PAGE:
GENEVA (ILO News) - Over one million work-related deaths occur annually according to ILO estimates and hundreds of millions of workers suffer from workplace accidents and occupational exposure to hazardous substances worldwide, the Chief of the ILO's Health and Safety programme told delegates assembled today in São Paulo at the opening of the 15 th World Congress on Occupational Safety and Health.
In a speech to the introductory session of the Congress, Dr. Jukka Takala, Chief of the ILO's Health and Safety programme, pointed out that the workplace hecatomb of 1.1 million deaths exceeds the average annual deaths from road accidents (999,000), war (502,000), violence (563,000) and HIV/AIDS (312,000). Approximately one-quarter of those deaths result from exposure to hazardous substances which cause such disabling illnesses as cancer and cardiovascular, respiratory and nervous-system disorders. He warned that work-related diseases are expected to double by the year 2020 and that if improvements are not implemented now, exposures today will kill people by the year 2020.
In addition, he said that by conservative estimates workers suffer approximately 250 million occupational accidents and 160 million occupational diseases each year. Deaths and injuries, he said, continue to take a particularly heavy toll in developing countries where large numbers of workers are concentrated in primary and extraction activities such as agriculture, logging, fishing and mining - some of the world's most hazardous industries.
Also, according to ILO, some 600,000 lives would be saved every year if available safety practices and appropriate information were used:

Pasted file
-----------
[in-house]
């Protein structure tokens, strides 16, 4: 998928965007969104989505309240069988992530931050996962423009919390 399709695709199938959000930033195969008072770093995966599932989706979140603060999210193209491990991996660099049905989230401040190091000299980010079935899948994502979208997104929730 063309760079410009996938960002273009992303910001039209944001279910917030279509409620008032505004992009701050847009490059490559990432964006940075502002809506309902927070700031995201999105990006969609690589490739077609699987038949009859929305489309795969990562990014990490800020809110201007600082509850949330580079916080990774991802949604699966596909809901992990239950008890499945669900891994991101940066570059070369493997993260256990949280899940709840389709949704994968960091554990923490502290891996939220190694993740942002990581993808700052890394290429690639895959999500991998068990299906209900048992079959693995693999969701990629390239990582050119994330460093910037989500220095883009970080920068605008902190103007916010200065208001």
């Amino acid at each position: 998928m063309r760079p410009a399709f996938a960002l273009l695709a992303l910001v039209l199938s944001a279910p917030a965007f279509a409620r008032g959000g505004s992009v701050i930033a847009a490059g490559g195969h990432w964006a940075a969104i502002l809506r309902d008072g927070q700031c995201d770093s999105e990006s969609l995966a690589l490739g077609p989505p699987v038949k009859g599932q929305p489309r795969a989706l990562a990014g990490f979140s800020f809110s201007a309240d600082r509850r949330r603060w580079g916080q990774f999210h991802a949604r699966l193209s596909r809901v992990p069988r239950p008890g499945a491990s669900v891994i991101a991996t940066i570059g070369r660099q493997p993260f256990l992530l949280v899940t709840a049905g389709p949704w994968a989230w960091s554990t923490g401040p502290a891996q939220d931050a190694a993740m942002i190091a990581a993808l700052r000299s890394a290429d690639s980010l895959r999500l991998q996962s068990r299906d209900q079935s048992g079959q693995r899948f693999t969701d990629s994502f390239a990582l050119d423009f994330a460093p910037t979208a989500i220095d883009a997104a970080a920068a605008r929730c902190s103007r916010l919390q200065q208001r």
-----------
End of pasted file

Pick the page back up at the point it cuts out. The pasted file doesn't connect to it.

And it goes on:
- every year, 250 million accidents occur causing absence from work, the equivalent of 685,000 accidents every day, 475 every minute, 8 every second;
- working children suffer 12 million occupational accidents and an estimated12,000 of them are fatal;
- 3,000 people are killed by work every day, 2 every minute;
- asbestos alone kills more than 100,000 workers every year.
ILO estimates show that the fatality rate in advanced industrialized economies is almost half that of Central and Eastern Europe, China and India. In the Latin America/Caribbean region, the fatality rate is even higher and in the Middle East and Asia (excluding China and India), the fatality rates soar to four-fold of that in the industrialized countries. Selected hazardous jobs can be from 10 to 100 times riskier. Construction sites in developing countries are 10 times more dangerous than in industrialized countries.
Industrialized countries have seen a clear decrease of serious injuries as a result of structural changes in the nature of work and real improvements in making the workplace healthier and safer, including improved first aid and emergency care which saves lives in the event of accidents. However the evolving nature of work is generating new occupational hazards, including musculo-skeletal problems, stress and mental problems, asthmatic and allergic reactions and problems caused by exposure to hazardous and carcinogenic agents, such as asbestos, radiation and chemicals.
High Cost of Negligence
The economic costs of occupational and work-related injuries and diseases are rapidly increasing. The ILO expert says that "while it is impossible to place a value on human life, compensation figures indicate that approximately 4 per cent of the world's gross domestic product disappears with the cost of diseases through absences from work, sickness treatment, disability and survivor benefits." The Gross Domestic Product (GDP) lost in work-related injuries and diseases is more than that of total GDP in Africa, Arab States and South Asia together and more than all official development assistance to the world's developing countries.
In addition to suffering material shortages and inadequate medical facilities, developing countries's problems are compounded by rapid industrialization and migration to cities. According to Mr. Takala, in the context of globalization, industries are being set up, often informal and dangerous ones, engaging workers without previous experience of industrial work. The provision of adequate housing and premises frequently lags the development of new factories and industrial sites.